To Aristotle and Thomas, this immediately brought to the fore a continuation of that hierarchy of being we have seen so often; for there will be a scale of activity in bodies corresponding to the scale of their perfection. If there exist bodies which have completely realized all their potentialities, whose form has completely exhausted the possibilities of their matter, then these will be the supremely active bodies, the first corporal movers. The science of their times offered Aristotle and Thomas just such perfect bodies in the celestial bodies; these were then placed at the top of the scale of material activity, influencing all other corporal action.
Principle of this activity
The scientific basis of this conclusion has long since gone into the discard; it has been decided scientifically that the stars and planets are not bodies of a different kind from those that exist here on earth. But the metaphysical principle explaining the activity of the material world — the principle of individual perfection — has lost none of its validity. The seeds of material activity are the potentialities, realized and unrealized, whose interplay works steadily to the ordered perfection of the material universe.
Influence on human actions
Though he believed the heavenly bodies were the first corporal movers, directly playing their part in the activity of every lesser material thing, Thomas made it plain that the influence of these bodies did not upset or destroy the field of human activity. These heavenly bodies, after all, were but another part of a well ordered universe, as also is man; they have their specific nature, as has man. One does not destroy the other; rather, both take their proper, orderly place in the divine plans.
Distinction of human action and acts of man
To see the exact influence of material agents of the human order, it is necessary to understand that there is much about man that is outside his control; the growth of his beard, for example, his size, what he says in his sleep, the blunders he makes in his absent-mindedness. All these, as distinct from specifically human acts, are called “acts of man.” The distinctly human acts proceed from man’s intellect and will; of these man is the master. The distinction could be put simply by saying that the spiritually controlled acts of the human race must be distinguished from those that escape the spiritual control and which are material in their origin and fulfillment.
Direct influence on human action
Stated in these terms, it is not difficult to see that human acts have no direct relation to the activity of the material bodies, much less any direct subordination. This is no more than saying that the material cannot act upon the spiritual, that a dust storm cannot soil an angel, a star cannot affect the free will of a man, nor can a planet pour ideas into a human mind. If it were otherwise, there could be no human actions. Man would act like the rest of material nature, following necessary physical laws; that is, he would have no free wills no Choice of action, no responsibility, no control over himself or anything else. In a word, the human world would no longer exist.
The direct action of the stars on the human intellect or will is a metaphysical impossibility and is in flagrant conflict with the unquestionable facts of humanity and human activity. Nevertheless the belief in the subordination of man’s life to the stars has been for centuries a cowards refuge from the struggle of being human, and never more so than today. Thus, a famous American newspaper columnist, recently dead, could write that today astrology is no longer a dubious calling practiced by and for the shabby inhabitants on the fringe of the underworld. Today especially it is a straw for a sinking world whose following is in the highest stratum. One reader of the stars could leave a quarter of a million dollars at her death; another, of distinctive lineage and social impressiveness, makes her engagements for February in Palm Beach; for March, April and May in New York; for June, in London.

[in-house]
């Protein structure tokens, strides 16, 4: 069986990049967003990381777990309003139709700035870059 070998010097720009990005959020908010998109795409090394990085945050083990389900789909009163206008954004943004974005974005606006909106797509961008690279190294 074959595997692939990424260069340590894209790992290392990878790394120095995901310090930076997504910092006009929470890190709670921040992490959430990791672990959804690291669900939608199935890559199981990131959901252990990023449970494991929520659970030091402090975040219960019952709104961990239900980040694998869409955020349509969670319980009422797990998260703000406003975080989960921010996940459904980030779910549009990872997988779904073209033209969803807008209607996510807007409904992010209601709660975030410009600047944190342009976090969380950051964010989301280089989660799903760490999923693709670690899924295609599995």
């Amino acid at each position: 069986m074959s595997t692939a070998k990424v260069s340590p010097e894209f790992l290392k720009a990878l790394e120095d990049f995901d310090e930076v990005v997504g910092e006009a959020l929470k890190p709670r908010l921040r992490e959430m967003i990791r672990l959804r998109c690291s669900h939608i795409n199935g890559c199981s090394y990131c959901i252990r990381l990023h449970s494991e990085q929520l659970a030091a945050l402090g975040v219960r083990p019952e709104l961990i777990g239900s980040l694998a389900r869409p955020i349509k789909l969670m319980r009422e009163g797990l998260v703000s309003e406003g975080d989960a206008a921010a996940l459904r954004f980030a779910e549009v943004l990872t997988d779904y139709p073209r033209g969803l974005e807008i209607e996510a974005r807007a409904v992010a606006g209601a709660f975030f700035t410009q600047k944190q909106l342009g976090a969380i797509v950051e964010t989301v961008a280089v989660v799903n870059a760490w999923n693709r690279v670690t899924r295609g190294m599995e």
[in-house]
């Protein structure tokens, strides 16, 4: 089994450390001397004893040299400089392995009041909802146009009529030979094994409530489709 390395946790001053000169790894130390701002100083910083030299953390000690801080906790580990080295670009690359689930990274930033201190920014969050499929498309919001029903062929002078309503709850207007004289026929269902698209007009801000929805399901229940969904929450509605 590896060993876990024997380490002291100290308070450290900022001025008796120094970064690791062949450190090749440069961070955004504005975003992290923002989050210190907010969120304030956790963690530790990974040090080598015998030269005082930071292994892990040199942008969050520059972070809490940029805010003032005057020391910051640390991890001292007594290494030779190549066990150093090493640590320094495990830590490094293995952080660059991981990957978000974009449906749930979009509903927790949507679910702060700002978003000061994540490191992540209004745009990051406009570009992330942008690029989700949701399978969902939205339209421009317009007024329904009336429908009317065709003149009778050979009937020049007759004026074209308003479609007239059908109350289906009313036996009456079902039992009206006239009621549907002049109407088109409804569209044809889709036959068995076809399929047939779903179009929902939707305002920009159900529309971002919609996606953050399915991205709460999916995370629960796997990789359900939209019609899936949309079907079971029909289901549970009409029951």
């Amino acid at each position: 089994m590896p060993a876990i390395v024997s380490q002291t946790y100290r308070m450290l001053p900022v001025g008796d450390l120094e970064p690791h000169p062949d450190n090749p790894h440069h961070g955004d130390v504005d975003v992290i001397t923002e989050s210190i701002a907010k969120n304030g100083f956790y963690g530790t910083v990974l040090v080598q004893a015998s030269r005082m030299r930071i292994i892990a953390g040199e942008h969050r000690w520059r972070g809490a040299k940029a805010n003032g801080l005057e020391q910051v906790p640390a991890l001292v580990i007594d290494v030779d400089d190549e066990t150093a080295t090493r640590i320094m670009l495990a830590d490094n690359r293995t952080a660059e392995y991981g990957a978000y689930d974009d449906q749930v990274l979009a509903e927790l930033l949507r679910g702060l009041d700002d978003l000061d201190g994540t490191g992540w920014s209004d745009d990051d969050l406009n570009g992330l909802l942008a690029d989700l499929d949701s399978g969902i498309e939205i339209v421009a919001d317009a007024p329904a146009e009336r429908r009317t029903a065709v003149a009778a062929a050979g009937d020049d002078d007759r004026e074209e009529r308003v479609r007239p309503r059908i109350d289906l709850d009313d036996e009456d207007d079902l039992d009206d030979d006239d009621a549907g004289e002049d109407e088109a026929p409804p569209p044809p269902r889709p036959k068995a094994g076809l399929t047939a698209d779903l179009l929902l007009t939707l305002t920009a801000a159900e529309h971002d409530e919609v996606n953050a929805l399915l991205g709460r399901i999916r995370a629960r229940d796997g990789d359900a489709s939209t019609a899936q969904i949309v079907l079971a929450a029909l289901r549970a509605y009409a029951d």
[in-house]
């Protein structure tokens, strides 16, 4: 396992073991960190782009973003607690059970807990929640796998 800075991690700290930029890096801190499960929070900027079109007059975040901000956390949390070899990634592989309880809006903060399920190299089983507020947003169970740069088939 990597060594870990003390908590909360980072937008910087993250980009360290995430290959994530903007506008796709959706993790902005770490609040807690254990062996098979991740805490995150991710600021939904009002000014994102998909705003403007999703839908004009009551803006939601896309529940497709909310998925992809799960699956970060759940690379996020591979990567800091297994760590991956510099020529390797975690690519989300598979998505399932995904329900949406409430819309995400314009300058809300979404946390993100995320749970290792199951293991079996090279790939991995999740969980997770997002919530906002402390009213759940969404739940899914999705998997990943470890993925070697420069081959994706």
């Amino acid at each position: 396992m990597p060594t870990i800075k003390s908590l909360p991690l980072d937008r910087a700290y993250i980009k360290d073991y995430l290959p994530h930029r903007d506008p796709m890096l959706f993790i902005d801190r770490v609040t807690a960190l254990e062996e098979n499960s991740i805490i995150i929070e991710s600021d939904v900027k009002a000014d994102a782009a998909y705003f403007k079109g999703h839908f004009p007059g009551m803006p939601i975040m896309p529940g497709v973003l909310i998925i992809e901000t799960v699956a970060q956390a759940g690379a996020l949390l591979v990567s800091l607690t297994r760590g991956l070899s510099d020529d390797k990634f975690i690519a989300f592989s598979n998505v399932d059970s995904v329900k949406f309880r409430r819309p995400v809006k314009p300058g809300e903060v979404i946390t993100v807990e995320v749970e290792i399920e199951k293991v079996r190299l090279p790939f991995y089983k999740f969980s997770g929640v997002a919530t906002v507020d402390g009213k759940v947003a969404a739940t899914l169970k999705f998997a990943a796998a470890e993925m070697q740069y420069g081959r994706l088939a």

That the stars, or any other bodies, might well have an indirect influence on the actions of man is self-evident from the very nature of man. He is material as well as spiritual and his material side can, of course, be acted upon by any other corporal force; undoubtedly, his material side has an influence on his spiritual actions. This is news to no one at all. lt has been no secret that a full moon and a smooth sea have done a noble part in arranging human romance.
Coming down to the particulars of the influence of these things on the intellect of man, it is evident that a man in physical agony does not do his best thinking: that the disturbance of his sense faculties by the racket of a boiler factory, the stormy arousal of his passions or the churning of his imagination all upset the workings of his intellect. The same things have an undoubted part in influencing or upsetting man’s free choice. But no matter what the disturbance on the organic side of man’s nature, the fact is that it is on the organic side, not on the spiritual side There is no question of direct action on the intellect and will; nor can the will be forced to act, disturbance or no disturbance, precisely because it is a free will. Its action is forced only by the universal, supreme good: anything less may present a seductive appearance, but never an utterly convincing one.